Petruchio continues to assert his dominance granted to him by renaissance culture throughout the play. One such assertion occurs when Kate is to be outfitted for Bianca’s wedding. Every item that Kate picks out Petruchio finds fault with until they are left to go in their plainest clothes. When they finally get ready to set out Petruchio declares that it is seven o’clock, and when Kate disagrees with him he declares that they shall not leave that day. While they are traveling to her fathers house Petruchio and Kate have an argument about the moon and sun. Petruchio is testing how obedient Kate is for during the renaissance times a wife should agree with her husband no matter what he says. This goes back to the woman’s marriage vows of being agreeable and cheerful towards her husband. Along the way Kate finally succumbs to her husbands will. She even goes so far as to embrace an old man and call him a young maiden because her husband has told her the man was a fair maiden. Two final tests of obedience occur at the wedding. The first happens when Petruchio demands that Kate kiss him in the street before they attend the feast. This is a very great test of obedience because in renaissance times it was not appropriate to show affection in public. The final test occurs when Petruchio bets the other men that he has the most obedient wife. Each man sends for his wife and only Kate is quick to respond. She has finally become the renaissance wife she is expected to be by social standards of the time.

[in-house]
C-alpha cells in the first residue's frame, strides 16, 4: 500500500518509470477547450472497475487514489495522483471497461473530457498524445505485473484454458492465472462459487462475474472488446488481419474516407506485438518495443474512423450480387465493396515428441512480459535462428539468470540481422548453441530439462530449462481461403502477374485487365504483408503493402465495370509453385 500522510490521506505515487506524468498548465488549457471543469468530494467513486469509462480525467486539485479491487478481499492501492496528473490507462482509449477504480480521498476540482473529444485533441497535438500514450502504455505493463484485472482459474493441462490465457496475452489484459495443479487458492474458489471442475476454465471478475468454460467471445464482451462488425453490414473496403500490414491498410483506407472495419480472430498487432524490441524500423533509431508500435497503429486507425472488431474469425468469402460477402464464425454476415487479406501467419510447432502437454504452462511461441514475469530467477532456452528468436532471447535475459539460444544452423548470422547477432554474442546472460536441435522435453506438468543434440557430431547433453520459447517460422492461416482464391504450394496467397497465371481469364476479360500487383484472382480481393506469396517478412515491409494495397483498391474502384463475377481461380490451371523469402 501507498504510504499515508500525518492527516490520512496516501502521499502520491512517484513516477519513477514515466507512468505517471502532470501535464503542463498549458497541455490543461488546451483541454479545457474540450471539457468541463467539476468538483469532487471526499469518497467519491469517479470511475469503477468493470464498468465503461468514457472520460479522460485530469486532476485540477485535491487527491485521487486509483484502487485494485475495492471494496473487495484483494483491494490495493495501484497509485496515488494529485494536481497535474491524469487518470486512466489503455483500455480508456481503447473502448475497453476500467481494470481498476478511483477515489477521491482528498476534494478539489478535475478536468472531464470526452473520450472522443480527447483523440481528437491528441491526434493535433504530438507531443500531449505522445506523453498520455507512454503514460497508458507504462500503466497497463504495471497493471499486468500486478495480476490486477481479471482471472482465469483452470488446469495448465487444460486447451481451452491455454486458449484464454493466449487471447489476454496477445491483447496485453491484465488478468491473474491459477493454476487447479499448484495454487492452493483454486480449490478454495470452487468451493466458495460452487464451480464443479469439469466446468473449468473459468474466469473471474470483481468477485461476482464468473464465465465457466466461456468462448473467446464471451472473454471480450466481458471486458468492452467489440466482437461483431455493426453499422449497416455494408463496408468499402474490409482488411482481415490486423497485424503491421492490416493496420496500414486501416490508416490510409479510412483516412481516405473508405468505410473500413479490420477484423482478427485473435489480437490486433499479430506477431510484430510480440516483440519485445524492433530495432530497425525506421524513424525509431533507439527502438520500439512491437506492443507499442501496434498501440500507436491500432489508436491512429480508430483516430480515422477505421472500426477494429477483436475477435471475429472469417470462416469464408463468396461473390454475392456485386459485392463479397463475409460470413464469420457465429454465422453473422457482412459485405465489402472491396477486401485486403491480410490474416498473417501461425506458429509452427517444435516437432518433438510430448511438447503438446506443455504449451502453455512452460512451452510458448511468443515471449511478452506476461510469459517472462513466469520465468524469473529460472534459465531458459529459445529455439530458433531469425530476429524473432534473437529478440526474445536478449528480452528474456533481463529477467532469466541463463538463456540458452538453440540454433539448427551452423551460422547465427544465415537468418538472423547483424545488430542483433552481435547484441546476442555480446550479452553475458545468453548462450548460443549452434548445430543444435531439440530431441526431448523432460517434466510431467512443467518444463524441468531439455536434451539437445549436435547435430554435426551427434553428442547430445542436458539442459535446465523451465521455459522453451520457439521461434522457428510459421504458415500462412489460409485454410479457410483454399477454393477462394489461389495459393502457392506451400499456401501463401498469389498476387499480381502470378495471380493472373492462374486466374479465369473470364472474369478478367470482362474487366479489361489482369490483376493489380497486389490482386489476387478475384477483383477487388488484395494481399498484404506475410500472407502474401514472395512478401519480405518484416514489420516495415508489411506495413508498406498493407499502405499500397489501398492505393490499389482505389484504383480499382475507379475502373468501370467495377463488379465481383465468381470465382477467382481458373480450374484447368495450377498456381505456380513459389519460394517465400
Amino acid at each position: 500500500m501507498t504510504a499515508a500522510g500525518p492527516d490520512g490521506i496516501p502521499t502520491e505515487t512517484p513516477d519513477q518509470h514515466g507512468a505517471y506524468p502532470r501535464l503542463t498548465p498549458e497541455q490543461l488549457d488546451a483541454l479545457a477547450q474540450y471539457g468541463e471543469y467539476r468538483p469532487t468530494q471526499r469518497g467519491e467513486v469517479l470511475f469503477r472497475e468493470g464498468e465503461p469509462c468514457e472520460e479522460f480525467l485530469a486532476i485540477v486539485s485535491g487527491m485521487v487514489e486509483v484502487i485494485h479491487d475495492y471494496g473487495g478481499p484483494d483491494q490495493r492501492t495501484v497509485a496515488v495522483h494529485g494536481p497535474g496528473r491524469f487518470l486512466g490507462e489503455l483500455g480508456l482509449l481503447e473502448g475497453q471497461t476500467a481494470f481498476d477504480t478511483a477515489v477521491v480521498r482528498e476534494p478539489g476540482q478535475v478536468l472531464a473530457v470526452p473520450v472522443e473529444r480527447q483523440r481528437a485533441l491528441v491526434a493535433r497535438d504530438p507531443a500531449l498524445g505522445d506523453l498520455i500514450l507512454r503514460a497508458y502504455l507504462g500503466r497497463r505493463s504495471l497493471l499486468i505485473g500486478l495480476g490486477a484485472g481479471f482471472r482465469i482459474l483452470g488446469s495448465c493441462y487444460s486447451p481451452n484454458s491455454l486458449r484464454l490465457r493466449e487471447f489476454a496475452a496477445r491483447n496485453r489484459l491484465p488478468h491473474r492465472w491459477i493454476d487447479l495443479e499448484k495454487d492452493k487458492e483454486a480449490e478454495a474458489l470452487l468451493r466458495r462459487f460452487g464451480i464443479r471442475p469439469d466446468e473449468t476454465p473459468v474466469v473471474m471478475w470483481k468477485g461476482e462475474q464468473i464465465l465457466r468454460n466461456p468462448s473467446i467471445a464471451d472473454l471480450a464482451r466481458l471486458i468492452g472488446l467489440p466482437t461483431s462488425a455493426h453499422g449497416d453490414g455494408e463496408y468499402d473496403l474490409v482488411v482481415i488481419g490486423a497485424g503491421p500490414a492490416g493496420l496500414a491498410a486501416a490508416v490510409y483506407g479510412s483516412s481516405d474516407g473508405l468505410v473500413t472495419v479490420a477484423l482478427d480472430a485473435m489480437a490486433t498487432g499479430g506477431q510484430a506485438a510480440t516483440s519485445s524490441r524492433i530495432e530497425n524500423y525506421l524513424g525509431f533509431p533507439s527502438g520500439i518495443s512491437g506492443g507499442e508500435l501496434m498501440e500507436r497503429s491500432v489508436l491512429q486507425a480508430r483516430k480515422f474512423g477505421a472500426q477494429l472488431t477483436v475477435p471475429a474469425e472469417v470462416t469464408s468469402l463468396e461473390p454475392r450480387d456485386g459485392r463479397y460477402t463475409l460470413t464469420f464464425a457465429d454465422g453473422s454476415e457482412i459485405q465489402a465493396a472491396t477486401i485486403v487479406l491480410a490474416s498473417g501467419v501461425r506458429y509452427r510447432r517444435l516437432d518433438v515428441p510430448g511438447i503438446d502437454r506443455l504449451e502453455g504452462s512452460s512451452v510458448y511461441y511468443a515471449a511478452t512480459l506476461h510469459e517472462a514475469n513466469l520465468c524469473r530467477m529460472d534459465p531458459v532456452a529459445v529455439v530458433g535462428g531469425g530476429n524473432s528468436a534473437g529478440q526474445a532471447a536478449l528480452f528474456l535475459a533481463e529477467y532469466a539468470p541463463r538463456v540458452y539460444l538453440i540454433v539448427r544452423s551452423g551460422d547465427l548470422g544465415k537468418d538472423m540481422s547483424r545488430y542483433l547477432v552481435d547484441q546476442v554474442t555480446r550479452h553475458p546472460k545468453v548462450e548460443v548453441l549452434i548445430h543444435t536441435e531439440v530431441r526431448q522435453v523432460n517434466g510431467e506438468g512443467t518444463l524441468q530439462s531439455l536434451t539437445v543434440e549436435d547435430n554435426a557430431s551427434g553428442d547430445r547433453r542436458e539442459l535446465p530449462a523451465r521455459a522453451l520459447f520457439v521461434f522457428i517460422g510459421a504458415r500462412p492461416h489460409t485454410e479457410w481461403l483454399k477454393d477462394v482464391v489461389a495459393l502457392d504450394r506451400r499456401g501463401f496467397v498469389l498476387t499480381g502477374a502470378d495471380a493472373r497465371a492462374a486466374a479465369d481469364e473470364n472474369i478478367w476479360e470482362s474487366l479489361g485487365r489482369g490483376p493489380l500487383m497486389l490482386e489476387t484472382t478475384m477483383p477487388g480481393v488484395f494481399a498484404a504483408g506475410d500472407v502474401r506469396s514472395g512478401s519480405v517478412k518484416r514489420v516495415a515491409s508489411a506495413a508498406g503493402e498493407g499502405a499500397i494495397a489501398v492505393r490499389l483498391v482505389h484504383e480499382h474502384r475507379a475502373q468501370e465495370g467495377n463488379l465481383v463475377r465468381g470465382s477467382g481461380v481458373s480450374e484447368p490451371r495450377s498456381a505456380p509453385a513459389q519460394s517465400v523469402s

Kate’s character throughout the play is in complete contrast with that of her sister Bianca’s. In the beginning of the play Bianca is made out to be the perfect renaissance woman valued and prized to be the perfect wife. Bianca displays quiet obedience towards her father at all times. Baptista declares that Bianca shall not be married till Kate is married and Bianca calmly accepts this decision applying herself to her lessons. During renaissance times women were often not educated unless they came from wealthy families. The fact that Kate is educated makes her that much more valuable as a wife because her father will have a large dowry to bestow on her husband.

Bianca’s marriage, like Kate’s, is a good example of a renaissance marriage. Like most marriages of the time Bianca’s is arranged by her father. Baptista informs Bianca’s suitors that he will give her hand to the man with the most to offer. This is clearly stated by Baptista when he says “That like a father you will deal with him and pass my daughter a sufficient dower, the match is made, and all is done. Your son shall have my daughter with consent.” As was common in renaissance times the marriage was agreed upon by both fathers as a way to pad social status. Bianca has no say in the marriage, and clearly love is not a part of the father’s decision.